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Spokane, Washington  Est. May 19, 1883
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Opinion >  Guest Opinion

Liz Pray and Michael Barsotti: Keeping kids safe this fall takes community effort

By Liz Pray and Michael Barsotti

By Liz Pray and Michael Barsotti

Like many families, we have been looking forward to the day our children could return to school and enjoy the in-person learning and social opportunities they have missed out on during the COVID-19 pandemic. COVID-19 has exposed and exacerbated many disparities and being back in school doesn’t just mean a return to in-person academic learning.

For children, being in school also supports healthy socialization and development, and provides access to nutritious food, mental health care, and school nurse support in managing chronic conditions. Without these daily interactions and supports, children and adolescents have fallen behind academically and many have faced serious physical and mental health crises.

As we entered summer and case rates were declining while vaccination rates increased, we had hope that the 2021-2022 school year would look closer to “normal.” But as the delta variant of COVID-19 is on the rise in communities throughout the state, we are reminded that while it is important for children to be back in school, we will need to recommit to sound infection prevention measures if we hope to keep school in session.

We can all play a part to keep Washington’s children safe, especially those children under age 12 who are too young to be vaccinated against COVID-19. Delta’s increased transmissibility requires us to continue to wear masks and social distance in our communities. This will help reduce case rates and prevent outbreaks – essential measures if we have any hope of keeping schools open for our children.

In addition, schools must be vigilant about adhering to the layers of prevention set forth by the Washington State Department of Health guidance, including universal masking in schools for all students and staff, regardless of vaccination status; improved ventilation; social distancing; frequent hand-washing; and keeping sick children home. This guidance aligns with the recommendations of the Centers for Disease Control, the American Academy of Pediatrics, and the National Association of School Nurses.

We have evidence from this past spring that these measures work. Outbreaks did occur in our schools when in-person and hybrid learning resumed, but they were primarily limited to small numbers of children – often just two or three. A study of Georgia elementary schools this spring found that those with a mask requirement for teachers and staff had 37% fewer cases of COVID-19, and we have abundant evidence that universal masking dramatically reduces virus transmission in other settings.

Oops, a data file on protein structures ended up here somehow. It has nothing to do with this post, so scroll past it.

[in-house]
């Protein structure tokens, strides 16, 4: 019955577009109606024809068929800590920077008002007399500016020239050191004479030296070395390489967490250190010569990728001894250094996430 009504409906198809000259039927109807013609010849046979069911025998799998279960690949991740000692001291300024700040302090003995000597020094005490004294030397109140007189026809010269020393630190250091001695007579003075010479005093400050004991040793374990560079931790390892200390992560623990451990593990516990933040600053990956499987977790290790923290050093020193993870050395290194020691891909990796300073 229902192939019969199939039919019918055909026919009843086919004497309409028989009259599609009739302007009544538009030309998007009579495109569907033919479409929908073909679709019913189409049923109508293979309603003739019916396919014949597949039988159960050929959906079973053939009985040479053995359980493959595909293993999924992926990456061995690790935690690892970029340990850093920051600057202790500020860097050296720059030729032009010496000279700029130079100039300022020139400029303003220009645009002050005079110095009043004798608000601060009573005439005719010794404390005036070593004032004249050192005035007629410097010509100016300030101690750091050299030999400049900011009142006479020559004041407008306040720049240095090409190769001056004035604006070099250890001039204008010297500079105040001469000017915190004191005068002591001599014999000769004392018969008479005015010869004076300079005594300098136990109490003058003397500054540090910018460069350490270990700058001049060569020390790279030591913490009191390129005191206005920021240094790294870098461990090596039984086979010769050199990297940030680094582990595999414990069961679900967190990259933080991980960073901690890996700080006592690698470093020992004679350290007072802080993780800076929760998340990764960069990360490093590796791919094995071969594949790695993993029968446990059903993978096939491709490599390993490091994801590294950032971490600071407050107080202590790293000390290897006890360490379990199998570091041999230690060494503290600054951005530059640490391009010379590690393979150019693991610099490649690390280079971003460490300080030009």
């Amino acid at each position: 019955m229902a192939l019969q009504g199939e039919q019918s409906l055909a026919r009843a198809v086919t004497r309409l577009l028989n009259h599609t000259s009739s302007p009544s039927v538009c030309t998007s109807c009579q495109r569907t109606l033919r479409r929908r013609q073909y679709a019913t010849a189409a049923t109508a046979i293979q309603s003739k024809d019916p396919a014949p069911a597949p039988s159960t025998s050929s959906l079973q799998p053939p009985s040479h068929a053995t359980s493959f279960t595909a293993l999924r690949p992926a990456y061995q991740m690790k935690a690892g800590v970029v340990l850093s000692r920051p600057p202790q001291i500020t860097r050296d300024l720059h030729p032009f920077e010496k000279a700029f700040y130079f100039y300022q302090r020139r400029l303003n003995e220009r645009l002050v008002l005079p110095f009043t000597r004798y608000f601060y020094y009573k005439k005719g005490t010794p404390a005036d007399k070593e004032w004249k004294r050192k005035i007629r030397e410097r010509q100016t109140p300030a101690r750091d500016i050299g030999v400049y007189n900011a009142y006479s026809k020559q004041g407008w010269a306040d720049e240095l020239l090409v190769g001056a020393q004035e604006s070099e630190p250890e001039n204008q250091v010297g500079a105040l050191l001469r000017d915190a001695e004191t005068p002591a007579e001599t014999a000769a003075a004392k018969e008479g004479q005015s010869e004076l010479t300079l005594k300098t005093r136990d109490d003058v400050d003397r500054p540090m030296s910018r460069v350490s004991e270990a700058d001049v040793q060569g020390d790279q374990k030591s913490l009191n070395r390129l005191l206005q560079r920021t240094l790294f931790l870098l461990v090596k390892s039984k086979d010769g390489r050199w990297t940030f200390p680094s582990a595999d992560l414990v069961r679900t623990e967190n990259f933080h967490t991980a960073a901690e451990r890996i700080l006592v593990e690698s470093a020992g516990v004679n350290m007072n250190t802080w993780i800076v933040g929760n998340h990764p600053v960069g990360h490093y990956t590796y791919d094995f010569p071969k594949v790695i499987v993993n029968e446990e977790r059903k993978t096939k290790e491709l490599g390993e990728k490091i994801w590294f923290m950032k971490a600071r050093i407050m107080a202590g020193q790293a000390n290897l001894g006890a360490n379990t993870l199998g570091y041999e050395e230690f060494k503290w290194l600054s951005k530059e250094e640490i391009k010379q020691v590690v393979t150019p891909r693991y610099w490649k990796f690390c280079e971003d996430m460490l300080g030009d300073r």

We have already seen what can happen when communities stray from that guidance, as school districts that have already begun their school year in parts of the southern U.S. are dealing with outbreaks and quarantines. With the more transmissible delta variant, the U.S. is seeing a steep rise in COVID-19 among children – an upsurge which can be stopped with strong, common sense infection prevention strategies like vaccinating 12- to 18-year-olds and masking in public settings.

As kids head back into full classrooms this fall, we must continue to ensure that school nurses, counselors, psychologists and social workers have the support they need to manage pandemic-exacerbated challenges: chronic conditions, a mental health crisis, and contact tracing when outbreaks do occur. The Legislature must invest in these positions to ensure every school building has a nurse, a counselor, a psychologist and a social worker.

Washington’s children must be in school this year. We know what we need to do to keep them as safe and healthy as possible. Our students, teachers, school nurses, staff and parents are counting on all of us. We urge you to do your part to help.

Liz Pray, MSN-Ed, RN, NCSN is a school nurse and president of the School Nurse Organization of Washington. Michael Barsotti is president of the Washington Chapter of the American Academy of Pediatrics and a neonatologist and chief administrative officer at Providence Sacred Heart Children’s Hospital.

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